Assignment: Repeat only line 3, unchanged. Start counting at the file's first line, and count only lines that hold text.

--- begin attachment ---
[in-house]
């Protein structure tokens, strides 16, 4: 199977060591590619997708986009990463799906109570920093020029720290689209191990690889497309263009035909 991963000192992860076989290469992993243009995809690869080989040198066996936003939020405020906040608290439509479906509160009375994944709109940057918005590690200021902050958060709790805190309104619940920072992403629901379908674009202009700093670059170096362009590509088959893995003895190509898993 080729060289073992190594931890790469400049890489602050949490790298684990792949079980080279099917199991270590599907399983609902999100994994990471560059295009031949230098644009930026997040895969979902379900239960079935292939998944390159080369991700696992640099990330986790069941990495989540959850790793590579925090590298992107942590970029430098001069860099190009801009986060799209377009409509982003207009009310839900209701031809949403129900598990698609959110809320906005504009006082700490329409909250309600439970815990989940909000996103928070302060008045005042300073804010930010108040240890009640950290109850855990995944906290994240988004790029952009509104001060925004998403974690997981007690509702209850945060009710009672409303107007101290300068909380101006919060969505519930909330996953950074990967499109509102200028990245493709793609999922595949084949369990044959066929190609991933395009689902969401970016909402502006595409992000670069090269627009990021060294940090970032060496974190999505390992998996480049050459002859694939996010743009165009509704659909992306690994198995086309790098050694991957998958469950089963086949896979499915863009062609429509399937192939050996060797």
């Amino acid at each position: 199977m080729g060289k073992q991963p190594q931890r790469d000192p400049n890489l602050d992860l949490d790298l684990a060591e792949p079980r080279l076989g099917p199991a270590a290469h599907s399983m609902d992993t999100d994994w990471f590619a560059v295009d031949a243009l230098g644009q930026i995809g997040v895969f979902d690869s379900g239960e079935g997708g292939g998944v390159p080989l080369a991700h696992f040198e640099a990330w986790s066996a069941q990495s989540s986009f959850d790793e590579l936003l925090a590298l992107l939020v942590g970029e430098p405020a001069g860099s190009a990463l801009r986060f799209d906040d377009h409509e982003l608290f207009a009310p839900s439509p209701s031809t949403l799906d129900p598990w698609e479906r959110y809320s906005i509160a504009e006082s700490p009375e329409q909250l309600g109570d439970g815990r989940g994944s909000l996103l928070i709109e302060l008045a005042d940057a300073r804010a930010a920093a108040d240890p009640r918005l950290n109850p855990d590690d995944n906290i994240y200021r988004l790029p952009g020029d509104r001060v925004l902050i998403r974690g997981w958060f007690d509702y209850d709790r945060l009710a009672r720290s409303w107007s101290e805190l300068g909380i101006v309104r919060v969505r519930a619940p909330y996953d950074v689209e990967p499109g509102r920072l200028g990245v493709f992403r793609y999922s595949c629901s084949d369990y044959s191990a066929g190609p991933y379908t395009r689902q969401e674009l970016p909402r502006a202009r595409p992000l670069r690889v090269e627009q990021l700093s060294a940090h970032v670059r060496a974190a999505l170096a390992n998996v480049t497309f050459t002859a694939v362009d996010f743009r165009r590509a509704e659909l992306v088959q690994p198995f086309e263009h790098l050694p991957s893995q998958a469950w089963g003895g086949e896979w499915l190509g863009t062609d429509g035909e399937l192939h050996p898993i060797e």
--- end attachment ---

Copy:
């Amino acid at each position: 199977m080729g060289k073992q991963p190594q931890r790469d000192p400049n890489l602050d992860l949490d790298l684990a060591e792949p079980r080279l076989g099917p199991a270590a290469h599907s399983m609902d992993t999100d994994w990471f590619a560059v295009d031949a243009l230098g644009q930026i995809g997040v895969f979902d690869s379900g239960e079935g997708g292939g998944v390159p080989l080369a991700h696992f040198e640099a990330w986790s066996a069941q990495s989540s986009f959850d790793e590579l936003l925090a590298l992107l939020v942590g970029e430098p405020a001069g860099s190009a990463l801009r986060f799209d906040d377009h409509e982003l608290f207009a009310p839900s439509p209701s031809t949403l799906d129900p598990w698609e479906r959110y809320s906005i509160a504009e006082s700490p009375e329409q909250l309600g109570d439970g815990r989940g994944s909000l996103l928070i709109e302060l008045a005042d940057a300073r804010a930010a920093a108040d240890p009640r918005l950290n109850p855990d590690d995944n906290i994240y200021r988004l790029p952009g020029d509104r001060v925004l902050i998403r974690g997981w958060f007690d509702y209850d709790r945060l009710a009672r720290s409303w107007s101290e805190l300068g909380i101006v309104r919060v969505r519930a619940p909330y996953d950074v689209e990967p499109g509102r920072l200028g990245v493709f992403r793609y999922s595949c629901s084949d369990y044959s191990a066929g190609p991933y379908t395009r689902q969401e674009l970016p909402r502006a202009r595409p992000l670069r690889v090269e627009q990021l700093s060294a940090h970032v670059r060496a974190a999505l170096a390992n998996v480049t497309f050459t002859a694939v362009d996010f743009r165009r590509a509704e659909l992306v088959q690994p198995f086309e263009h790098l050694p991957s893995q998958a469950w089963g003895g086949e896979w499915l190509g863009t062609d429509g035909e399937l192939h050996p898993i060797e």